So, without further ado, I am back in the blogging seat. Hello!
I had to make some trips to Dublin yesterday and the day before, which explains my absence from the blog; in contrast with the post I made about the city being dank and depressing a few days ago, though, I was glad to perceive a slight improvement in the overall mood of the place. Perhaps the spirit of a city has a lot to do with the weather and time of day when you make your visit, not to mention your reasons for being there in the first place. Naturally, if you’re off to visit a friend (as I was yesterday), the whole place will seem brighter. In any case, whatever the reason, I enjoyed my time in the city a bit more over the past few days; I was, however, still very glad to get home.
But now for the paranoia, as promised. If you own a tinfoil hat, you may wish to don it at this point.
Whenever I’m working on something, no matter what it is, I feel at a certain point during the writing of it that everywhere I look, I see my idea cropping up. No matter how closely guarded my thoughts are, or how jealously I clutch my metaphorical cards to my metaphorical chest, I can’t help but think: ‘This has all been done. I’m flogging a dead horse with this idea.’ Does anyone else know how this feels? The core concept of my WiP was, at the time I first thought of it, quite different to anything else that was leading the market. In a vampire- and werewolf-saturated world, I thought I’d come up with something just that little bit different. However, now that I’m finally getting around to writing it, and coming towards the end of draft one, everywhere I look I see similar concepts popping up. Judging by how long it takes for an idea to go to a published book on a shelf, this trend has been brewing for a couple of years already. I fear that by the time my own work might be anywhere near ready to bring to the market, things will have moved on again.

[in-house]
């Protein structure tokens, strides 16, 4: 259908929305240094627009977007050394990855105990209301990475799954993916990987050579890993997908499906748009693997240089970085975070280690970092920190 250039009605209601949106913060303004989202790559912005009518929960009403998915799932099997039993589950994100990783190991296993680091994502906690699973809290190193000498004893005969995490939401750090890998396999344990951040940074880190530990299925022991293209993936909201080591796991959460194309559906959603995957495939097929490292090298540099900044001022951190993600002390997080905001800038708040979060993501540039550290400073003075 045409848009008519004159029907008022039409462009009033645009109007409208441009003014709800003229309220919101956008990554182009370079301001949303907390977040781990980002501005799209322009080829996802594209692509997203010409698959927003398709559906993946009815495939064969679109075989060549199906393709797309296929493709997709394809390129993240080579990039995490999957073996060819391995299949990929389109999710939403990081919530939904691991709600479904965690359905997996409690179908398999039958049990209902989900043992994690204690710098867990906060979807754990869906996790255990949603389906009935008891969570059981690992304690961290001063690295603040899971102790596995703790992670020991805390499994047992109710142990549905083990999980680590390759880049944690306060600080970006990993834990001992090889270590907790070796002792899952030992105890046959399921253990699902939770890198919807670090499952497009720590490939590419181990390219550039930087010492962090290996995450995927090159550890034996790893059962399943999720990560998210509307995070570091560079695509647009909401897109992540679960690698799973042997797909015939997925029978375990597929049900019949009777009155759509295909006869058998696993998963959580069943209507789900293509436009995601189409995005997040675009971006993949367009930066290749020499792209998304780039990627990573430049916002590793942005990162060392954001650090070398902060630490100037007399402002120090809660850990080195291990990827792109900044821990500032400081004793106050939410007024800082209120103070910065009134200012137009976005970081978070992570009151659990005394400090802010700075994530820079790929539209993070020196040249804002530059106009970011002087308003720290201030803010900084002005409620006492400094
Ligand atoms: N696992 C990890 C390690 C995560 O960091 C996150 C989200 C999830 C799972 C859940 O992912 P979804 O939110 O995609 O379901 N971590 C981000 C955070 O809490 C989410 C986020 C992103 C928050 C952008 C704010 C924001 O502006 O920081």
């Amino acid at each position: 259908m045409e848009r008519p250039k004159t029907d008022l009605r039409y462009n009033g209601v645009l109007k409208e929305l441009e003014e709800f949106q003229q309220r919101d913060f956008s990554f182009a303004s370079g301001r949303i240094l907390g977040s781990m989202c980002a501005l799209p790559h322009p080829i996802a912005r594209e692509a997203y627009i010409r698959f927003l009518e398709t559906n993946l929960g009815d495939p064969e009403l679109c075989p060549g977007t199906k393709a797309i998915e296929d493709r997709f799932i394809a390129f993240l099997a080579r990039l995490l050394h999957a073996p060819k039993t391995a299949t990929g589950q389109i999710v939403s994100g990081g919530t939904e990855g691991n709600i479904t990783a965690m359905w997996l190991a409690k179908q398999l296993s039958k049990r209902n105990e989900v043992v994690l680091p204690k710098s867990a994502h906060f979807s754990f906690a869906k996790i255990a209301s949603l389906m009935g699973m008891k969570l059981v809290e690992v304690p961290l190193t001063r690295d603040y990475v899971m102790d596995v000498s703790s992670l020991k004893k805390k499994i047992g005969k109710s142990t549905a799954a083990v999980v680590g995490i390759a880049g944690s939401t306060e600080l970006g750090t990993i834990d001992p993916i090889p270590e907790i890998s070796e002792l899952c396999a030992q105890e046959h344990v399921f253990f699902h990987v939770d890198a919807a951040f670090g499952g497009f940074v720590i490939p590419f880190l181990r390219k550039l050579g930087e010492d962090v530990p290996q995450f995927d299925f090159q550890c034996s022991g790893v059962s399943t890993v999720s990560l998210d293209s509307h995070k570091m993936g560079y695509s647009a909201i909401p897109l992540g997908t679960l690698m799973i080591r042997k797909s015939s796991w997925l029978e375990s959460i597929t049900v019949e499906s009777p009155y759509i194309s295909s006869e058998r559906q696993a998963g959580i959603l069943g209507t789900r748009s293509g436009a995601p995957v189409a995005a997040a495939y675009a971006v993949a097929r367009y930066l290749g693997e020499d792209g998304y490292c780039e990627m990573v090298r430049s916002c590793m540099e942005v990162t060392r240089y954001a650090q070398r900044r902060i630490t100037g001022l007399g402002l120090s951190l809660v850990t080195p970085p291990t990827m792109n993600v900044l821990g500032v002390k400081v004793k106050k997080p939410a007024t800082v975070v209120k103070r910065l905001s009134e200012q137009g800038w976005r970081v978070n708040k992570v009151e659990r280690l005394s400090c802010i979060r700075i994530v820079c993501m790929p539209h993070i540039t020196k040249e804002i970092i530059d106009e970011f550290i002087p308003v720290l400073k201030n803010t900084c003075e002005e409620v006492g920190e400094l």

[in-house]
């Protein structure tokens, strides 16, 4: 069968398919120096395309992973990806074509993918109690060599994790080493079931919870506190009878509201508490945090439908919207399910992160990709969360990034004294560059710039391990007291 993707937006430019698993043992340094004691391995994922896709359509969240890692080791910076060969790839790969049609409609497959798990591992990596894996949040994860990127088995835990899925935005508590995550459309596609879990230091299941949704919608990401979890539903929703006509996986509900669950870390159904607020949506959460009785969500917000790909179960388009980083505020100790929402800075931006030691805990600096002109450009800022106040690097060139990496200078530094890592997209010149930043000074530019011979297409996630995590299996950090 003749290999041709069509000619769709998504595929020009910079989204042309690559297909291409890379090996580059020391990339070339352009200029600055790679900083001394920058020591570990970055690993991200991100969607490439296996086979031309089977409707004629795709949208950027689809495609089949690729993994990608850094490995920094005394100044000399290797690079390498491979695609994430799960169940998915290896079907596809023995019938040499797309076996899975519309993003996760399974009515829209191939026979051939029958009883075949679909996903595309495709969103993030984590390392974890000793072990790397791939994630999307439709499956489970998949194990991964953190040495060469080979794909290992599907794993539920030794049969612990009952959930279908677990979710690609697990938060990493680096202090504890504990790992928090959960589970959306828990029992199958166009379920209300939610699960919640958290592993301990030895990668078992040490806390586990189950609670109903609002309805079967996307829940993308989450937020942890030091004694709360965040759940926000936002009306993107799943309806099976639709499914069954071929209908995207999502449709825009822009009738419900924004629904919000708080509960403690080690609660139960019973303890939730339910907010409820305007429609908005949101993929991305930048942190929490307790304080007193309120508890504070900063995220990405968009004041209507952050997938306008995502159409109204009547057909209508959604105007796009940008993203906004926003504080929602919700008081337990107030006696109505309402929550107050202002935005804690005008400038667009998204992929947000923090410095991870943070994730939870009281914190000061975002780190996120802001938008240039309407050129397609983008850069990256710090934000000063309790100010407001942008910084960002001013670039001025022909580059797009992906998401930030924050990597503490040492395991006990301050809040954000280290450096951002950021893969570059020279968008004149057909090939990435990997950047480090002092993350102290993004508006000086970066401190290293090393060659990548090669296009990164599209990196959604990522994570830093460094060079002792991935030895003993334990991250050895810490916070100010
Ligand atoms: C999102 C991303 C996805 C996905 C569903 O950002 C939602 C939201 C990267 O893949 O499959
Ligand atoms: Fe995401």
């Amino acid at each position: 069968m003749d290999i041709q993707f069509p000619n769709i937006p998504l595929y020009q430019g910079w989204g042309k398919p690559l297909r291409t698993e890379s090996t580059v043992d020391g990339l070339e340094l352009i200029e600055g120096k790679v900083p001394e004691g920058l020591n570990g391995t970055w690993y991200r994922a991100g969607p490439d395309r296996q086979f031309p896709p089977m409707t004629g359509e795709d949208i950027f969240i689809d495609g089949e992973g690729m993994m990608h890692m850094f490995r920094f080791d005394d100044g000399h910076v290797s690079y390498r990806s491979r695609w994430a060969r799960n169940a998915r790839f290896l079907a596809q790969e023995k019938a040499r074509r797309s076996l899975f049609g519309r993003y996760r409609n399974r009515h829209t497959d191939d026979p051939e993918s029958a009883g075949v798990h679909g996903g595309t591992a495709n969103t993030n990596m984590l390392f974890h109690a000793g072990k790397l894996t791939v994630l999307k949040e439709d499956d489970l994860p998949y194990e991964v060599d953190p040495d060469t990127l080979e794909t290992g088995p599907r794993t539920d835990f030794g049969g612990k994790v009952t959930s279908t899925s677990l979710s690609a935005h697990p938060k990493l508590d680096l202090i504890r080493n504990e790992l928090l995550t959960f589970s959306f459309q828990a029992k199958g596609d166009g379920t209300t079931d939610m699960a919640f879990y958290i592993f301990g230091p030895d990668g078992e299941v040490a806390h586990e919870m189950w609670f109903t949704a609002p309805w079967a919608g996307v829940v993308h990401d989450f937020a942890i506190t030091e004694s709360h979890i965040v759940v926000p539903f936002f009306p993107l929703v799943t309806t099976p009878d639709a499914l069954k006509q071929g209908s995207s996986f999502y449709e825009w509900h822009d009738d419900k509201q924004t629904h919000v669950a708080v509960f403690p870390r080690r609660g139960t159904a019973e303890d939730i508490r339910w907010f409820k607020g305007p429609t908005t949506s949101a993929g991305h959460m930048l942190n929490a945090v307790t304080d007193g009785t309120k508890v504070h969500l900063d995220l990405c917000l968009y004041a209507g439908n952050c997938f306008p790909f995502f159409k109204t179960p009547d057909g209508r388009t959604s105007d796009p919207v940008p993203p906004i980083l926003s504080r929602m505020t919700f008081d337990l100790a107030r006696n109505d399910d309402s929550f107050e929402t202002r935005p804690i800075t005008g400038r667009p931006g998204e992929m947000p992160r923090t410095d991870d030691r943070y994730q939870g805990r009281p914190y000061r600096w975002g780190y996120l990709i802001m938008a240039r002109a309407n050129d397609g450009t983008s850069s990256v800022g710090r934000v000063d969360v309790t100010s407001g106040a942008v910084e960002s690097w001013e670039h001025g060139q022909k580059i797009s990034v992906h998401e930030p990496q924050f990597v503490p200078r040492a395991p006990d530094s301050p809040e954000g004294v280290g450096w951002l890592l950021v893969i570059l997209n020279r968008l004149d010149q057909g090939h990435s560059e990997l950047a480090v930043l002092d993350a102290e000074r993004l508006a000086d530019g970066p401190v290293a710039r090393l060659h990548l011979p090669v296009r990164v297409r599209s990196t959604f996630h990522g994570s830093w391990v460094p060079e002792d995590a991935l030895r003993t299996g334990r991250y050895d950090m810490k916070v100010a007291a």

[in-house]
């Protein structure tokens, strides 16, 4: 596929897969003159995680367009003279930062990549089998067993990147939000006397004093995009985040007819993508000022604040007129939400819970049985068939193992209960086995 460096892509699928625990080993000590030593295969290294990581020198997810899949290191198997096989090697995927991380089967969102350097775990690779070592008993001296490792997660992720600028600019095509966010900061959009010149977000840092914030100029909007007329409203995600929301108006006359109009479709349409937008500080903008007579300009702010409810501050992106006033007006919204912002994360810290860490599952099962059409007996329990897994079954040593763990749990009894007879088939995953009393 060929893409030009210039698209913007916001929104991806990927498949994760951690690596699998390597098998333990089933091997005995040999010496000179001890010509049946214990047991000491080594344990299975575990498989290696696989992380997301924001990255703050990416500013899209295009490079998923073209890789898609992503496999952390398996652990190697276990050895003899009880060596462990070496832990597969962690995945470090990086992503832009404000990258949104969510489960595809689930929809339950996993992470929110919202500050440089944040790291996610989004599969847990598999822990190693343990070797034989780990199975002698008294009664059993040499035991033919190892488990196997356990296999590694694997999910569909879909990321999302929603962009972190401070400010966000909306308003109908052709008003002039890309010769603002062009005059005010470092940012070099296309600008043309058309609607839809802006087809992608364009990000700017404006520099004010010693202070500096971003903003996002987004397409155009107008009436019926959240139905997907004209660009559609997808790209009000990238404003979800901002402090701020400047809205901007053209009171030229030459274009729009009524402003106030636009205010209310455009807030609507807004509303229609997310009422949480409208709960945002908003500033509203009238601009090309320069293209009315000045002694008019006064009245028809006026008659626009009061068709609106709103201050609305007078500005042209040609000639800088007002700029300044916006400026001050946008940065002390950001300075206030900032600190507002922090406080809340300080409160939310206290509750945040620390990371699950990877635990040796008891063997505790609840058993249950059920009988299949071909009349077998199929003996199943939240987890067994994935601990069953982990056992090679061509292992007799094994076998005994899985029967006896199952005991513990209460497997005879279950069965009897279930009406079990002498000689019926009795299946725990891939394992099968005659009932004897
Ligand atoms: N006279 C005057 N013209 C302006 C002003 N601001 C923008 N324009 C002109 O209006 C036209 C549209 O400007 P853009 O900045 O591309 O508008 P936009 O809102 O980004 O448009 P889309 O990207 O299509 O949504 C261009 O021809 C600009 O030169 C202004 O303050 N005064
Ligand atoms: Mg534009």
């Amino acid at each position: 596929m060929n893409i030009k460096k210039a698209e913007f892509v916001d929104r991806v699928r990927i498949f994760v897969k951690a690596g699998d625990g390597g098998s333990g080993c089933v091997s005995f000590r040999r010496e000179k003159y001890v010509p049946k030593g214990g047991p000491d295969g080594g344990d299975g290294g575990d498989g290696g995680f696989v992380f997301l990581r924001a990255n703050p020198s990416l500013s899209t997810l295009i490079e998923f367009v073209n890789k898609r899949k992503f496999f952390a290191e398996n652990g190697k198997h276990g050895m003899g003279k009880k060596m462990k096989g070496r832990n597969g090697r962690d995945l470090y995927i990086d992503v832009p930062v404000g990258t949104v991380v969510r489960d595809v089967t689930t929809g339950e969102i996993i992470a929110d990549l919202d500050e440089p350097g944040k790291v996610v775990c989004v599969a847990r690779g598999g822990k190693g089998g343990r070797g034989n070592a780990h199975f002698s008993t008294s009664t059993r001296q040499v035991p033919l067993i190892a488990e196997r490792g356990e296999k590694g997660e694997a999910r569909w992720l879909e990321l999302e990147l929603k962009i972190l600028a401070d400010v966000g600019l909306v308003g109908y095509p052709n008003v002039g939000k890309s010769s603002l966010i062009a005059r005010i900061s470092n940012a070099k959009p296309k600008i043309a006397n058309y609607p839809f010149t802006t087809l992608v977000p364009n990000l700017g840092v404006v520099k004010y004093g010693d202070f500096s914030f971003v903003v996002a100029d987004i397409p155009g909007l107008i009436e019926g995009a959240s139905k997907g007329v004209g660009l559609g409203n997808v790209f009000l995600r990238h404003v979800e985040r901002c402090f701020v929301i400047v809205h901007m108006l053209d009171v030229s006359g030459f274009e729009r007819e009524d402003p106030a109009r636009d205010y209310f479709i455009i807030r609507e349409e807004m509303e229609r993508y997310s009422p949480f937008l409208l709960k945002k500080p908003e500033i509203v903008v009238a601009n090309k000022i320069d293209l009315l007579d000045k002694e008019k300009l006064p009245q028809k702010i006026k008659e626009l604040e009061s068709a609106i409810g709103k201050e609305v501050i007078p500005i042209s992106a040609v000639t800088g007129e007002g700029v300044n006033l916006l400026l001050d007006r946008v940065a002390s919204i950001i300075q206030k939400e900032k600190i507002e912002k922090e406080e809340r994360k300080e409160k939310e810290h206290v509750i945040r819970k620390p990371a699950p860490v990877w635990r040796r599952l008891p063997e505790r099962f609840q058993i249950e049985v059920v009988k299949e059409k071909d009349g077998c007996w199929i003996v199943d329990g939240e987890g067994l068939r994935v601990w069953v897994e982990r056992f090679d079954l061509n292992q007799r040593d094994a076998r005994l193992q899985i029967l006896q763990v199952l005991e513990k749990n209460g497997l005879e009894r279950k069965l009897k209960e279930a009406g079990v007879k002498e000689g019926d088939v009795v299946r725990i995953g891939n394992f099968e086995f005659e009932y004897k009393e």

Who sets the trends, anyway? How do they form, and how do they build the momentum to become a wave instead of a drop in the ocean? I remember when I first approached my old university to undertake my dissertation, I pitched an idea along the lines of ‘Old English meets Angela Carter’, thinking ‘wow, this’ll blow their socks off’; I was met with a disappointed face and my head of subject telling me ‘oh no – not you, too.’ Apparently, practically every applicant she’d met with that year wanted to write about Angela Carter in some way or another. So much for me thinking I was being utterly unique. But the funny thing was – I hadn’t known that all my contemporaries were also interested in studying Angela Carter, I had no connections to any other applicant that year, and the Angela Carter link applied across all the variants of English studies into which one could undertake a research dissertation – Carter was being studied by my fellow medievalists, as well as by modern American literature scholars, Anglo-Irish literature scholars, and so on. For some undefinable reason, she was just on everyone’s mind, all at the same time.
As I came to the end of my research dissertation, too, everywhere I looked I saw boundaries (which was the main point of interest in my work) – everyone seemed to be writing about them, thinking about them and making TV programmes about them. The concept I had spent three years sweating over now seemed to be part of pop culture, and yesterday’s news. It was almost disheartening enough to make me give up. My supervisor said that it was part of being so invested in something – I was thinking about boundaries in texts and culture all the time, so it was natural that I’d see them everywhere I looked – but I always felt it was more than that. I carried on, and completed the dissertation, and managed to get the degree without being accused of hopping on a boundary bandwagon, but it really did appear that my ideas were not as groundbreaking as I’d hoped. My once incisive arguments sank into a morass of thoughts contained in a mountain of other dissertations, all vaguely similar, and that was upsetting.
Perhaps it is just as my supervisor said, and it’s true that people will always be more sensitive to ideas similar to their own, because they’re constantly thinking about them. It’s also true, though, that it’s heartbreaking to see other books with a very similar theme appearing on the shelves just as you’re trying to bring your own to a conclusion – naturally, you’re going to assume ‘why would I bother to continue with this?’ Well, of course I’m bothering to continue because I love the idea, and I love the characters, and I have a story that wants to be told. Whether anyone will buy it at the end of the day or not is something I have to be indifferent to, in some ways; I can’t let it have much effect on the creative process.
So, am I a rambling paranoiac, or has anyone else experienced this? I’d love to hear about it. If anyone has any thoughts on trend-setting, too, let’s have them! It’s seriously something I have never understood, and would value the wisdom of others. Are we really all just a hive-mind? Is it possible to be influenced by trends without even being aware of it? Or am I just a hopeless lunatic?